Why Greece? This question was frequently asked by everyone who we told about our seemingly spur-of-the-moment vacation plans. Our choice to visit Greece came out of a constellation of very sad, no good, very bad things. Our original plans were to go see friends in Washington D.C. in time to hopefully catch peak Cherry Blossom season. I love the Cherry Blossoms. I love museums. Some friends of ours whom we really like had recently settled into a new home in the D.C. area and invited us out…it sounded great! I realize a vacation to Greece is a very different vacation than a vacation to D.C.
The first answer to “why Greece” is because these friends of ours we were going to see suffered a terrible and unexpected loss of a parent and imposing upon them for a vacation would not have been appropriate at all.
The second answer does not compare at all to the first, but it is rooted in some sadness. One of the many hard things to accept when we moved to California was losing my 8+ years of seniority within a hospital system that I liked. This hospital system uses a bidding system at the beginning of the year to give nurses a chance for a guaranteed holiday. Since I am still the least senior nurse on my unit (I guess there is something to be said for low turnover), my dates had to be submitted by end of January and it was a small miracle I got the time off I asked for. Use them or lose them.
The third sad reason is related to global politics and Greece’s financial crisis. Possibly some argument could also be made for the fall in oil prices causing airfare to be cheaper. At any rate, airfare was surprisingly affordable, our credit card points offered a hotel stay in Athens for nearly free for the entire week and research indicated that prices for goods and services would probably be less.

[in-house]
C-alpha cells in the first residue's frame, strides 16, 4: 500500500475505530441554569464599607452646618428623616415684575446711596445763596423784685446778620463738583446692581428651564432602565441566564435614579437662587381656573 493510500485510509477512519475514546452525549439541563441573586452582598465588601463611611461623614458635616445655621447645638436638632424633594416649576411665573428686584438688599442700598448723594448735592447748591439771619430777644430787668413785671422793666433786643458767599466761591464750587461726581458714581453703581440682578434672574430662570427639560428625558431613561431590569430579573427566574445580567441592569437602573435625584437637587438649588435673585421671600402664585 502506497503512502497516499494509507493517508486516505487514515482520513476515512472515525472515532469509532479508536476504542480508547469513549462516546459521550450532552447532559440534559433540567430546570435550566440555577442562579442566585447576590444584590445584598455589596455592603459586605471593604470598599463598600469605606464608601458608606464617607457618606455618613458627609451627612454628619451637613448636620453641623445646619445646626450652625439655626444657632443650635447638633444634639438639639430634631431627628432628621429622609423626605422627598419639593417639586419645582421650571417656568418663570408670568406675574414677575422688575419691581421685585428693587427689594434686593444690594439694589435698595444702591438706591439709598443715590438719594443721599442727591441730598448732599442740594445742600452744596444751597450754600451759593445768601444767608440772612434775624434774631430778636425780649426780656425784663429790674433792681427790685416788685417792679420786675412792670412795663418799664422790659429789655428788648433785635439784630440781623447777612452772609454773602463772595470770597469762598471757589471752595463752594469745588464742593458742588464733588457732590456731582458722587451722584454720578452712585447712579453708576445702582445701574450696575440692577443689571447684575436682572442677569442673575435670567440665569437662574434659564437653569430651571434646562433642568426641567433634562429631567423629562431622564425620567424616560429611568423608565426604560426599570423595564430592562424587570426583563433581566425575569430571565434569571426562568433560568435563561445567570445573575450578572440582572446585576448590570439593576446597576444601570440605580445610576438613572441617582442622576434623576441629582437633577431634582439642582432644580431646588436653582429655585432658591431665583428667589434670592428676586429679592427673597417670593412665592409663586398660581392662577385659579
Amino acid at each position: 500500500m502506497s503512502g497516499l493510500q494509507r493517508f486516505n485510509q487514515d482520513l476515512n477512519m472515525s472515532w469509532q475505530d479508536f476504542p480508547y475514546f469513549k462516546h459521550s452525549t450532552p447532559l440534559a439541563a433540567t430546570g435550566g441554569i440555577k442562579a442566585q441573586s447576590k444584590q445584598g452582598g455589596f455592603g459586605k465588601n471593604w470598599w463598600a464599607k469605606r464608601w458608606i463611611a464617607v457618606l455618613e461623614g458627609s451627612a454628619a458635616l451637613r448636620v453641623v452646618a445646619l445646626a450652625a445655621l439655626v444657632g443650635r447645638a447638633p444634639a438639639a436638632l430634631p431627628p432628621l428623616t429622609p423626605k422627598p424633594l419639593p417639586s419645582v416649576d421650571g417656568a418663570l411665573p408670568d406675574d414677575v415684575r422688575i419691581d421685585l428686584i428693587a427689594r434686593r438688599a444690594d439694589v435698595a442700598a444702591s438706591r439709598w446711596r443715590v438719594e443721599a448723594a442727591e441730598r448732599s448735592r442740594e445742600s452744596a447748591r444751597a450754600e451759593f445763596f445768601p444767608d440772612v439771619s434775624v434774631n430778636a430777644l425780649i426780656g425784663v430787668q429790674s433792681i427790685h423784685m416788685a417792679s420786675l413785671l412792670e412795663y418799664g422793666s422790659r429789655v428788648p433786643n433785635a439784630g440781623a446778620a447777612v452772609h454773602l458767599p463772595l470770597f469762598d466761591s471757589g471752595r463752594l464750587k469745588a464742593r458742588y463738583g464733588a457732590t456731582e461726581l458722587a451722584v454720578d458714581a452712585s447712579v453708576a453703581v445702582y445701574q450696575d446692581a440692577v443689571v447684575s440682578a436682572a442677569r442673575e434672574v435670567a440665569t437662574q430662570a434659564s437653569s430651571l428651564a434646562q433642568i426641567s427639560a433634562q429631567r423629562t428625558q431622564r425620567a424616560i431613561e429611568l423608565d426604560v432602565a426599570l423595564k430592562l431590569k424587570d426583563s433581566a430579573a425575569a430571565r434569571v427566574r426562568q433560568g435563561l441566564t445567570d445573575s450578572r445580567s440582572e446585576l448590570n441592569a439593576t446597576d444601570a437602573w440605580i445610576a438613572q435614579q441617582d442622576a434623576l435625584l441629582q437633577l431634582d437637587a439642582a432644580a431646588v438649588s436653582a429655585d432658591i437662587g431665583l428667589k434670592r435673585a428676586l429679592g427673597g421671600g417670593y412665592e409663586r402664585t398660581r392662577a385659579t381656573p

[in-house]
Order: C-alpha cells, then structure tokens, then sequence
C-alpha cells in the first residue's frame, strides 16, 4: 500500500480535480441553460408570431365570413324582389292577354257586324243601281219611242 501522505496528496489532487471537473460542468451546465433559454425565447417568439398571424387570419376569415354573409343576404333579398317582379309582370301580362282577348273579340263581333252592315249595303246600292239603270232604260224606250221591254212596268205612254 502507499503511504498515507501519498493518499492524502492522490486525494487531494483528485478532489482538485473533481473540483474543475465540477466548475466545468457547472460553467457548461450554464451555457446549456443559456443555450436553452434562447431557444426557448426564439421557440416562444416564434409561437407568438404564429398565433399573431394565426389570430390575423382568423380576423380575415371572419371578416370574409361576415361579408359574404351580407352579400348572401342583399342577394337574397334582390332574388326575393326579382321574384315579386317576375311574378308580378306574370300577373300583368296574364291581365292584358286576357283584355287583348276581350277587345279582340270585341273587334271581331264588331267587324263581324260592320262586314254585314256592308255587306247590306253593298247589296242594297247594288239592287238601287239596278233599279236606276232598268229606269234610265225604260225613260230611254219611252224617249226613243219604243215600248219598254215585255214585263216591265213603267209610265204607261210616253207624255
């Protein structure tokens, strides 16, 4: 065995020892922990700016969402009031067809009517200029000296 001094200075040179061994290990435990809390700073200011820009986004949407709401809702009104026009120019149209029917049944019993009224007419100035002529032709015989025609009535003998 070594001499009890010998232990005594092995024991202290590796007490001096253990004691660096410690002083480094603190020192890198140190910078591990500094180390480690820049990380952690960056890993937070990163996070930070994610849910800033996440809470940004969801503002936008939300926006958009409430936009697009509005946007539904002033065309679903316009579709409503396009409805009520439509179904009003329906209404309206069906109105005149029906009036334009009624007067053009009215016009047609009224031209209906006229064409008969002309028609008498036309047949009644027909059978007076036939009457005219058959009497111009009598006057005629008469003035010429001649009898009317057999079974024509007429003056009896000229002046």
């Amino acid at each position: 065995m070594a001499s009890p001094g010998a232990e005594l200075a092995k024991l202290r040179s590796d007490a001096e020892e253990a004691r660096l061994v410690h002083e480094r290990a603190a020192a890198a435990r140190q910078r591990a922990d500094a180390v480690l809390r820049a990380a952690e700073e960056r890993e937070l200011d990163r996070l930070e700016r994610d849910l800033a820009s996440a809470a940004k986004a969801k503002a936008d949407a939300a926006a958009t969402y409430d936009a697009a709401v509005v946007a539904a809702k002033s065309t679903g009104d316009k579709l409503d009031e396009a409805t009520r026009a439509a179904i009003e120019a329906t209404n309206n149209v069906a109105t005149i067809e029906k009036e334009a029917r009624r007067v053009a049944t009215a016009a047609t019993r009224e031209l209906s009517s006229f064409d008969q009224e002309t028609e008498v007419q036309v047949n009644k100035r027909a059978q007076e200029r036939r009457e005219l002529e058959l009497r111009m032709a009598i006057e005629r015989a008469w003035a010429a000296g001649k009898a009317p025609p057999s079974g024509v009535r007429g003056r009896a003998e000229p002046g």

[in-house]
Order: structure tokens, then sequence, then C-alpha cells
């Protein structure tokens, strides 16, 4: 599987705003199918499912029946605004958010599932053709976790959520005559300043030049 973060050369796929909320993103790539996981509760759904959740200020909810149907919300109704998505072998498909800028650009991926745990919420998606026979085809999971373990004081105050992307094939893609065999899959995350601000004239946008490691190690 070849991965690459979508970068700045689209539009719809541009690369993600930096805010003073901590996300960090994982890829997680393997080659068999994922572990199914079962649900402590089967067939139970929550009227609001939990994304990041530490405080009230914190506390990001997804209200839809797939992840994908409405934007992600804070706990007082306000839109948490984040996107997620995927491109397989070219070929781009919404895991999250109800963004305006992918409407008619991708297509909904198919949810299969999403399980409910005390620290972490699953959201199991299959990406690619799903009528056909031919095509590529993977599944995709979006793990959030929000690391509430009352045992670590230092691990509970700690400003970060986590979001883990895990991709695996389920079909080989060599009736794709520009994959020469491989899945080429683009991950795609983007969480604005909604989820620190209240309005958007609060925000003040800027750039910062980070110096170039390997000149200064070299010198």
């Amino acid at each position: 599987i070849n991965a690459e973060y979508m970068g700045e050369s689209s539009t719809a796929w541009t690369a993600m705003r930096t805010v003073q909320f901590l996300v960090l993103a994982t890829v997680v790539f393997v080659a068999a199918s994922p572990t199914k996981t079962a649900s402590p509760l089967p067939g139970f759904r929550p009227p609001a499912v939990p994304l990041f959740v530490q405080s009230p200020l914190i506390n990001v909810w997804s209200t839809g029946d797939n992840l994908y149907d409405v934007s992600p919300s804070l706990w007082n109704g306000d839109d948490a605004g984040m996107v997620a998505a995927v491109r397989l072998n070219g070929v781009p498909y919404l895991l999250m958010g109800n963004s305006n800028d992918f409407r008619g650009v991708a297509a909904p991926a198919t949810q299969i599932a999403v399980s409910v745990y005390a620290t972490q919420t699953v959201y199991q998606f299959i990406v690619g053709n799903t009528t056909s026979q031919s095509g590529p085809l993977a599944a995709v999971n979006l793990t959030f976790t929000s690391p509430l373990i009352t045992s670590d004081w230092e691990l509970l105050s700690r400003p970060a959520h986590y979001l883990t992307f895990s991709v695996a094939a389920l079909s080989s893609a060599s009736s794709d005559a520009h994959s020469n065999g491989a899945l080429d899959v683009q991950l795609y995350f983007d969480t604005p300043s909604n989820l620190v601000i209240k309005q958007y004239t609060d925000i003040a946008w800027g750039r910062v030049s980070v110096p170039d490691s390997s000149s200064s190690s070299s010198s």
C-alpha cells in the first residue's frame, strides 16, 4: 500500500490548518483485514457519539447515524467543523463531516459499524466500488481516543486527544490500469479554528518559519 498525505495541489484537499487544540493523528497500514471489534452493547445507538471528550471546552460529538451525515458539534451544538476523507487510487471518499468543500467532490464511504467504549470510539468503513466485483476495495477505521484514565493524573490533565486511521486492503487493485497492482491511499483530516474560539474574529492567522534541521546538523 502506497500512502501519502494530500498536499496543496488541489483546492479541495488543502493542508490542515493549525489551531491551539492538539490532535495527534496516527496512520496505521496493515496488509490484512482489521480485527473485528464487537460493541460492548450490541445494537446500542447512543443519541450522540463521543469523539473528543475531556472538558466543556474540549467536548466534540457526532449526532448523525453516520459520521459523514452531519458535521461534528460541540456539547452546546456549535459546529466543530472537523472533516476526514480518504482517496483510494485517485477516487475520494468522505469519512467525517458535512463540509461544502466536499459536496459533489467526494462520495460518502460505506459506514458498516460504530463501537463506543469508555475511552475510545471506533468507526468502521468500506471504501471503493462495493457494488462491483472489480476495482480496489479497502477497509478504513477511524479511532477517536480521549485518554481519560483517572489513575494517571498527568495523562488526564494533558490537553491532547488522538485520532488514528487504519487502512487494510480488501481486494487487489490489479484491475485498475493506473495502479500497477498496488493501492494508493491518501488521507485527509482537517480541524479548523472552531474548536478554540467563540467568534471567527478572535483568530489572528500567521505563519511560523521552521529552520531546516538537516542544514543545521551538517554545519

It turns out, April is an absolutely lovely time of year to travel to Greece. It is their Spring of course and the grass and wildflowers were out in abundance, the temperature was just right and we arrived at the very official start of tourist season which for us meant that there were fewer travellers and children and fewer tourists crowding the ruins and archeological sites.
The day we arrived, after 20+ hours of travel, we were pretty wiped out. Neither of us are easy sleepers and we got exactly zero hours of sleep each on the flights. It was almost 5 pm, so we napped, unpacked and wandered up to the hotel rooftop restaurant for dinner. The view of the Parthenon from there was amazing. From this moment on, I was learning new things faster than I could fully absorb them! For instance, the Acropolis is not another monument or archaeological site like the Parthenon, it is a name given to the high point in a city and there are many Acropolis’ in Greece. The Acropolis in Athens however is known as THE Acropolis and the Parthenon sits on top of it. The Parthenon was a temple built for the goddess Athena, after whom Athens is named. More on the Acropolis and Parthenon with the next post!
Meanwhile we enjoyed our first Greek meal and I got a dessert that resembled the Death Star, if the Death Star had been made of chocolate and ice-cream. I did not use the breadsticks as light-sabers after that arrived, this was a nice place and we wanted to show our faces again in the hotel. (but I wanted to)